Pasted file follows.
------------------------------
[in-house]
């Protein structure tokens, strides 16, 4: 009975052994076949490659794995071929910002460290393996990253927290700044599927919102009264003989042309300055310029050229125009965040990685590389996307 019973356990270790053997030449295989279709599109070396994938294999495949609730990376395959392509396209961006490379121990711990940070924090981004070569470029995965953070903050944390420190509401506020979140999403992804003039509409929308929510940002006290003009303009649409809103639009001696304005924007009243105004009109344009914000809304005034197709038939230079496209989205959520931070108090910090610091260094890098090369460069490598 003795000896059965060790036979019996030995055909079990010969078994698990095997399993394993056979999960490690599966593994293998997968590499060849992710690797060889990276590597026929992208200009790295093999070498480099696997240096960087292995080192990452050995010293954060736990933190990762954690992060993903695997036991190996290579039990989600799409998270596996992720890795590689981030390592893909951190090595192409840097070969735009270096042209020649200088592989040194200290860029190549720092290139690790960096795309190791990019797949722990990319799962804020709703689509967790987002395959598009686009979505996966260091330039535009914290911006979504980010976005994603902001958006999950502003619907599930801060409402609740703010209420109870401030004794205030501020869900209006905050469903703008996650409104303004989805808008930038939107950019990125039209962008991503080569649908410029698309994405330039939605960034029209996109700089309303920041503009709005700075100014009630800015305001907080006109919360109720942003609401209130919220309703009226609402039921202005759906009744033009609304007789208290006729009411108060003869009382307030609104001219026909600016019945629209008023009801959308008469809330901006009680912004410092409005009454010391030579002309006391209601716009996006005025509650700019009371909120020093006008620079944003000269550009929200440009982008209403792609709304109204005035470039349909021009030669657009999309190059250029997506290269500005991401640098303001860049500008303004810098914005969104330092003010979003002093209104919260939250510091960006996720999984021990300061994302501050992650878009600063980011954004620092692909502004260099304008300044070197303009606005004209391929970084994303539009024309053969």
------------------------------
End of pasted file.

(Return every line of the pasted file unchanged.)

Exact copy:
[in-house]
């Protein structure tokens, strides 16, 4: 009975052994076949490659794995071929910002460290393996990253927290700044599927919102009264003989042309300055310029050229125009965040990685590389996307 019973356990270790053997030449295989279709599109070396994938294999495949609730990376395959392509396209961006490379121990711990940070924090981004070569470029995965953070903050944390420190509401506020979140999403992804003039509409929308929510940002006290003009303009649409809103639009001696304005924007009243105004009109344009914000809304005034197709038939230079496209989205959520931070108090910090610091260094890098090369460069490598 003795000896059965060790036979019996030995055909079990010969078994698990095997399993394993056979999960490690599966593994293998997968590499060849992710690797060889990276590597026929992208200009790295093999070498480099696997240096960087292995080192990452050995010293954060736990933190990762954690992060993903695997036991190996290579039990989600799409998270596996992720890795590689981030390592893909951190090595192409840097070969735009270096042209020649200088592989040194200290860029190549720092290139690790960096795309190791990019797949722990990319799962804020709703689509967790987002395959598009686009979505996966260091330039535009914290911006979504980010976005994603902001958006999950502003619907599930801060409402609740703010209420109870401030004794205030501020869900209006905050469903703008996650409104303004989805808008930038939107950019990125039209962008991503080569649908410029698309994405330039939605960034029209996109700089309303920041503009709005700075100014009630800015305001907080006109919360109720942003609401209130919220309703009226609402039921202005759906009744033009609304007789208290006729009411108060003869009382307030609104001219026909600016019945629209008023009801959308008469809330901006009680912004410092409005009454010391030579002309006391209601716009996006005025509650700019009371909120020093006008620079944003000269550009929200440009982008209403792609709304109204005035470039349909021009030669657009999309190059250029997506290269500005991401640098303001860049500008303004810098914005969104330092003010979003002093209104919260939250510091960006996720999984021990300061994302501050992650878009600063980011954004620092692909502004260099304008300044070197303009606005004209391929970084994303539009024309053969």